Traditional Chinese therapy proved helpful in relieving skin scaling, hardening, study finds
TUESDAY, Nov. 18 (HealthDay News) -- Indigo ointment may benefit patients with plaque-type psoriasis, Taiwanese researchers say.
They studied 42 people with treatment-resistant psoriasis who were treated with an ointment made from indigo naturalis, a dark blue, plant-based powder used in traditional Chinese medicine. The patients applied the ointment to a psoriatic plaque on one side of their body (usually the arm, elbow, leg or knee) and applied a non-medicated ointment to a psoriatic plaque on the other side of their body.
The patients' skin plaques were assessed at the start of the study and again after two, four, six, eight, 10 and 12 weeks. After 12 weeks, the plaques treated with the indigo ointment showed an 81 percent improvement in scaling, redness, and hardening, compared to a 26 percent improvement in the plaques treated with the non-medicated ointment.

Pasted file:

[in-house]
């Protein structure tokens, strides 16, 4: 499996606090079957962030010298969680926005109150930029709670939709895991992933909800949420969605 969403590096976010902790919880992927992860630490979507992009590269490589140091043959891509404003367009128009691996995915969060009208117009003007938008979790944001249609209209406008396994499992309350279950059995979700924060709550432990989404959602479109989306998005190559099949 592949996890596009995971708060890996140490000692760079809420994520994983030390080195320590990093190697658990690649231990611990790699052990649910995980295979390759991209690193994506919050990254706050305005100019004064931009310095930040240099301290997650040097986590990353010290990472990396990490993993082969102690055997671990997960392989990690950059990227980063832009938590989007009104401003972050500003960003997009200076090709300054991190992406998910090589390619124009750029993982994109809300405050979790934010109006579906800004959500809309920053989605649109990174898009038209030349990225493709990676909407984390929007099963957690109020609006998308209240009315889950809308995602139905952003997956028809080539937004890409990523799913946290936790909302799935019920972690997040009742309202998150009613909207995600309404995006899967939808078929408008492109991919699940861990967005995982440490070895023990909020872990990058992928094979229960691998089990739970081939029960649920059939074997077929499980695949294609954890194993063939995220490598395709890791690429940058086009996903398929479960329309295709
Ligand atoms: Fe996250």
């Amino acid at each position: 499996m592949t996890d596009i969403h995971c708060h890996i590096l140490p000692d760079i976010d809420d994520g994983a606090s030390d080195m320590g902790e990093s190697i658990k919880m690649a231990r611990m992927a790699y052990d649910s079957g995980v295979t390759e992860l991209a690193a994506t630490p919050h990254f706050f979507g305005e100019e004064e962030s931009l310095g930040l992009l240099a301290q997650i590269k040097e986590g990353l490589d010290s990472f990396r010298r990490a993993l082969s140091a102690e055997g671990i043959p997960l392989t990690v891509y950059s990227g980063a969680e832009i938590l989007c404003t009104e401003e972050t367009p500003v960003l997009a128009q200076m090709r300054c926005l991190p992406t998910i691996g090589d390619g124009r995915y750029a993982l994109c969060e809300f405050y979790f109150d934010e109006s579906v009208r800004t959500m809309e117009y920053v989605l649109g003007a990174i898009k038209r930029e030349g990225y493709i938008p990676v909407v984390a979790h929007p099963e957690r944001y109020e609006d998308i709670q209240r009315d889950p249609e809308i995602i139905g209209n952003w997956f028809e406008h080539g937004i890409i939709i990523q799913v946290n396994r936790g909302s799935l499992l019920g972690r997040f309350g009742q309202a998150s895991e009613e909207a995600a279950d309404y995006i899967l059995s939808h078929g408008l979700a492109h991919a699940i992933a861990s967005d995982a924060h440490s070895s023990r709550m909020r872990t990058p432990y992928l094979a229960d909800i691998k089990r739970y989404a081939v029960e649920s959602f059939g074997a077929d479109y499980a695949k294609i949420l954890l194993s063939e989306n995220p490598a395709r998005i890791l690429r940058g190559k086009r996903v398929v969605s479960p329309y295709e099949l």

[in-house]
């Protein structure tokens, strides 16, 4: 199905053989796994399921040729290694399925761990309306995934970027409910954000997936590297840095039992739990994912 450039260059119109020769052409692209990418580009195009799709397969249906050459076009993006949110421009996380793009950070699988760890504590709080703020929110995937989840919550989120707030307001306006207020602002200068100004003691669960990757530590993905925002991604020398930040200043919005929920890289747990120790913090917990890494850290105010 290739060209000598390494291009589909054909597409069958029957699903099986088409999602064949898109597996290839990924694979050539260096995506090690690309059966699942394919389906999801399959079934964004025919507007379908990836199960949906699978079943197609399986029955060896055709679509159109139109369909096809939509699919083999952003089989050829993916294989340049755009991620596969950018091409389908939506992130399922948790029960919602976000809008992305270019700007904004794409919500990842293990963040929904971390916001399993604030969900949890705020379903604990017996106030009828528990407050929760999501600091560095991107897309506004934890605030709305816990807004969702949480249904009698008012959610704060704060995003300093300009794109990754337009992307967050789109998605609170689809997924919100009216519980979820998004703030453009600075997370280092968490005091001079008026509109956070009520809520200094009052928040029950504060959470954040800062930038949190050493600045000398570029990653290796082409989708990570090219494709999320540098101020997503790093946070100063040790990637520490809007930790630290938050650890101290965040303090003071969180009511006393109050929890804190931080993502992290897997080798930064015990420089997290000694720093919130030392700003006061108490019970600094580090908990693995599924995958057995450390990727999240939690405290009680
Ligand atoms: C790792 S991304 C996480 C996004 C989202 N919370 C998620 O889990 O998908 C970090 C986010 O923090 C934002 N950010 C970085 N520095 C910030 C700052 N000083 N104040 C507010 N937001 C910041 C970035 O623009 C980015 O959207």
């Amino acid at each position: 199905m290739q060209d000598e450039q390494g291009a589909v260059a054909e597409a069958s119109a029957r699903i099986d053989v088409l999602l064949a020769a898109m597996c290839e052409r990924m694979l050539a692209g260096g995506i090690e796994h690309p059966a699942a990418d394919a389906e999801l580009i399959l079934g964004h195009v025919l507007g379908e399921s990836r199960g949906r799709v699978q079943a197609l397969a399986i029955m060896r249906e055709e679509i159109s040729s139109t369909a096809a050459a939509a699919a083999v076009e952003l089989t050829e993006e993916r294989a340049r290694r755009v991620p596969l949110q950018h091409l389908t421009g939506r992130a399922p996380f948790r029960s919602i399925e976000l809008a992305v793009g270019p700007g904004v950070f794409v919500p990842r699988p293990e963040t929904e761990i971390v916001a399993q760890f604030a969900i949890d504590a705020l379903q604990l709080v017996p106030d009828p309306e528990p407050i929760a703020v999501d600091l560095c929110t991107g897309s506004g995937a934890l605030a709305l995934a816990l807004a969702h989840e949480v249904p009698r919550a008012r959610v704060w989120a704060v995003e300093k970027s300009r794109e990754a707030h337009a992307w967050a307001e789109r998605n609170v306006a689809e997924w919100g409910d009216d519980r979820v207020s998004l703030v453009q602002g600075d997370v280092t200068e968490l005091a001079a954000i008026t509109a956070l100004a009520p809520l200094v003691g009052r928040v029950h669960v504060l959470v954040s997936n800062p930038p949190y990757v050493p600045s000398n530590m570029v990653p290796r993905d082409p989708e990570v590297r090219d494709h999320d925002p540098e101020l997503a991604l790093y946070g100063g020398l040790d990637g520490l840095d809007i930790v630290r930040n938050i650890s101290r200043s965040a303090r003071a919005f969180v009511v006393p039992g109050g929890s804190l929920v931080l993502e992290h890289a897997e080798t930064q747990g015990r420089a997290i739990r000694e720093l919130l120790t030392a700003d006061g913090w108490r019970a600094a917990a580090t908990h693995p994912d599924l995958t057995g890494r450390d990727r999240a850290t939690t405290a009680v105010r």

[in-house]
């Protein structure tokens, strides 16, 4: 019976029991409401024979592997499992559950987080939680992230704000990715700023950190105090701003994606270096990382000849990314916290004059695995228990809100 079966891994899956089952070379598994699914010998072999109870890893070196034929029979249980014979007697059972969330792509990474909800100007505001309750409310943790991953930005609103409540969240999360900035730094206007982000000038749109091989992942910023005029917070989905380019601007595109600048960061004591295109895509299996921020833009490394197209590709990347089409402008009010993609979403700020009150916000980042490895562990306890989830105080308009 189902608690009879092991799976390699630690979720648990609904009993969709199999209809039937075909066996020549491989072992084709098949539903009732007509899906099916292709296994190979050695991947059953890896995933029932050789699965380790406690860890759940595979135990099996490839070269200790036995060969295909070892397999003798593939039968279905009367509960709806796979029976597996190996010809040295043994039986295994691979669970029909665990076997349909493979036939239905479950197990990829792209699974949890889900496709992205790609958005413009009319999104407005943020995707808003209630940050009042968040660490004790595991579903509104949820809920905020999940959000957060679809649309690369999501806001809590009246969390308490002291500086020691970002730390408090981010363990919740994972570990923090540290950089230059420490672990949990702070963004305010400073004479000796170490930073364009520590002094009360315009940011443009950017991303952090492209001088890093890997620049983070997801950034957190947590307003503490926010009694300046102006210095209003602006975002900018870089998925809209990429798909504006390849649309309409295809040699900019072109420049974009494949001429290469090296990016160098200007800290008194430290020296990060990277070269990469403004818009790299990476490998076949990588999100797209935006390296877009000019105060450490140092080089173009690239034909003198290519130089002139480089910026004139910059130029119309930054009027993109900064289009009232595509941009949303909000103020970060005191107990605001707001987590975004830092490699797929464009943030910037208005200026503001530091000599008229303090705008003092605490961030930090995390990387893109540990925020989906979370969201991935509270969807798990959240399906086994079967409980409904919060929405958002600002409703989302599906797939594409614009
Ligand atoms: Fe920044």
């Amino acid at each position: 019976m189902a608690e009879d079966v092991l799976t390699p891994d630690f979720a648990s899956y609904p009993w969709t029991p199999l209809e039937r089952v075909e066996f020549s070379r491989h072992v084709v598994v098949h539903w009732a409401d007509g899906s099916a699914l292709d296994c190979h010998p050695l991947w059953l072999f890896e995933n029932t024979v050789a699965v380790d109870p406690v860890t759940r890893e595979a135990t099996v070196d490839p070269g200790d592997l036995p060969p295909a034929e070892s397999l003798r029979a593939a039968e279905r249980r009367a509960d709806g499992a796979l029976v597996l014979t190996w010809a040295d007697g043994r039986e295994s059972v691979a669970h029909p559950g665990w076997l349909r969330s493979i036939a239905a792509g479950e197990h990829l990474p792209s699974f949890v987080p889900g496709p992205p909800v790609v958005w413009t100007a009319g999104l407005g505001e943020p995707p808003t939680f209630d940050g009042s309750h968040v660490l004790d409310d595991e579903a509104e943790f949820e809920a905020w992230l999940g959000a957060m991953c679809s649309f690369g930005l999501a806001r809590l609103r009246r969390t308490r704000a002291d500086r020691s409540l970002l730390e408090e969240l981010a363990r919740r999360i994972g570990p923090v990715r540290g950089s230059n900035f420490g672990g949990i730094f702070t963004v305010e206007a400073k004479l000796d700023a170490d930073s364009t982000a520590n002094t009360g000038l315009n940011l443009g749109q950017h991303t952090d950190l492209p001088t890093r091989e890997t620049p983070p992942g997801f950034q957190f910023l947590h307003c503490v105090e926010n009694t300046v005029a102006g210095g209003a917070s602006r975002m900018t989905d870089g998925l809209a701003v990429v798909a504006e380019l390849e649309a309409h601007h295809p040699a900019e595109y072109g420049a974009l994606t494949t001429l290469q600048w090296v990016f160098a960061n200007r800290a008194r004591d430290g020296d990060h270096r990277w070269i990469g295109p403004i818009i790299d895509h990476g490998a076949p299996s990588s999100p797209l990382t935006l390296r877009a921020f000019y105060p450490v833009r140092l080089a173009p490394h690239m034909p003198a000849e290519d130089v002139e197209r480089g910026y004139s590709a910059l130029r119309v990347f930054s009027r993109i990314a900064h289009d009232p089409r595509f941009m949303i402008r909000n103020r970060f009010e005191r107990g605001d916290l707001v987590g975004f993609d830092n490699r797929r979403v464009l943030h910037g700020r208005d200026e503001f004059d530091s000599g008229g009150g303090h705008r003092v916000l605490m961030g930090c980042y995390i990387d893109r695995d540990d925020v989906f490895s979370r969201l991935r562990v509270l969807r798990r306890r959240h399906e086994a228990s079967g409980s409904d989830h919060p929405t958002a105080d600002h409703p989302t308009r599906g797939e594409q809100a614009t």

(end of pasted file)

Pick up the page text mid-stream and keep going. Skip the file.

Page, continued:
None of the 34 patients who completed the study experienced worsening psoriasis in the areas treated with the indigo ointment, and the treated plaques were completely or almost completely cleared in 25 (74 percent) of those patients. Four patients experienced itching after applying the indigo ointment but only for a few days at the start of the treatment. There were no serious side effects, the researchers said.
The study, published in the November issue of the journal Archives of Dermatology, shows the indigo ointment is safe and effective, Dr. Yin-Ku Lin, of the Chang Gung Memorial Hospital and Chang Gung University in Taoyuan, and colleagues, said in a news release issued by the journal.
"Future research for a more potent extraction from this crude herb that can provide better absorption and convenience would help improve patient compliance with the treatment regimen. However, much more research will be necessary to clarify the pharmacology of indigo naturalis," they concluded.
The American Academy of Family Physicians has more about psoriasis.
-- Robert Preidt
SOURCE: JAMA/Archives journals, news release, Nov. 17, 2008
All rights reserved